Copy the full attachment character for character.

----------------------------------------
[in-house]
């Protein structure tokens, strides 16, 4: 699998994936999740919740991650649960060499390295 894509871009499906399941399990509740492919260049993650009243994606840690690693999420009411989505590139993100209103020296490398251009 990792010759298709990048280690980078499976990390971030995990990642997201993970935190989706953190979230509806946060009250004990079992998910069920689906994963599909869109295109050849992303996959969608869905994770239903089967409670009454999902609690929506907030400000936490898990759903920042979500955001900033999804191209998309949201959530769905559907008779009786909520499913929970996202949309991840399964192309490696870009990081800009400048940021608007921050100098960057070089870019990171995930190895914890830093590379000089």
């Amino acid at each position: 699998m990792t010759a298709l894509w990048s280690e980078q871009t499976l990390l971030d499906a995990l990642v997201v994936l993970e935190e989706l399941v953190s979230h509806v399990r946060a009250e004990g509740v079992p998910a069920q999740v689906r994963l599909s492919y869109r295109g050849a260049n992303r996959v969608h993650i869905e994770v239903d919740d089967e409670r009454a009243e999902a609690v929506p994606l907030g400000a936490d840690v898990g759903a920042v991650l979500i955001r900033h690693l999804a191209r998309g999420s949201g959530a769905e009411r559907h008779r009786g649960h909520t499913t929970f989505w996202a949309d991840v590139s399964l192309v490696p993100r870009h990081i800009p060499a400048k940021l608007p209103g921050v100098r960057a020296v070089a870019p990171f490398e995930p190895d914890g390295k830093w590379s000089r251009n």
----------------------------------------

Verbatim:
[in-house]
């Protein structure tokens, strides 16, 4: 699998994936999740919740991650649960060499390295 894509871009499906399941399990509740492919260049993650009243994606840690690693999420009411989505590139993100209103020296490398251009 990792010759298709990048280690980078499976990390971030995990990642997201993970935190989706953190979230509806946060009250004990079992998910069920689906994963599909869109295109050849992303996959969608869905994770239903089967409670009454999902609690929506907030400000936490898990759903920042979500955001900033999804191209998309949201959530769905559907008779009786909520499913929970996202949309991840399964192309490696870009990081800009400048940021608007921050100098960057070089870019990171995930190895914890830093590379000089």
């Amino acid at each position: 699998m990792t010759a298709l894509w990048s280690e980078q871009t499976l990390l971030d499906a995990l990642v997201v994936l993970e935190e989706l399941v953190s979230h509806v399990r946060a009250e004990g509740v079992p998910a069920q999740v689906r994963l599909s492919y869109r295109g050849a260049n992303r996959v969608h993650i869905e994770v239903d919740d089967e409670r009454a009243e999902a609690v929506p994606l907030g400000a936490d840690v898990g759903a920042v991650l979500i955001r900033h690693l999804a191209r998309g999420s949201g959530a769905e009411r559907h008779r009786g649960h909520t499913t929970f989505w996202a949309d991840v590139s399964l192309v490696p993100r870009h990081i800009p060499a400048k940021l608007p209103g921050v100098r960057a020296v070089a870019p990171f490398e995930p190895d914890g390295k830093w590379s000089r251009n």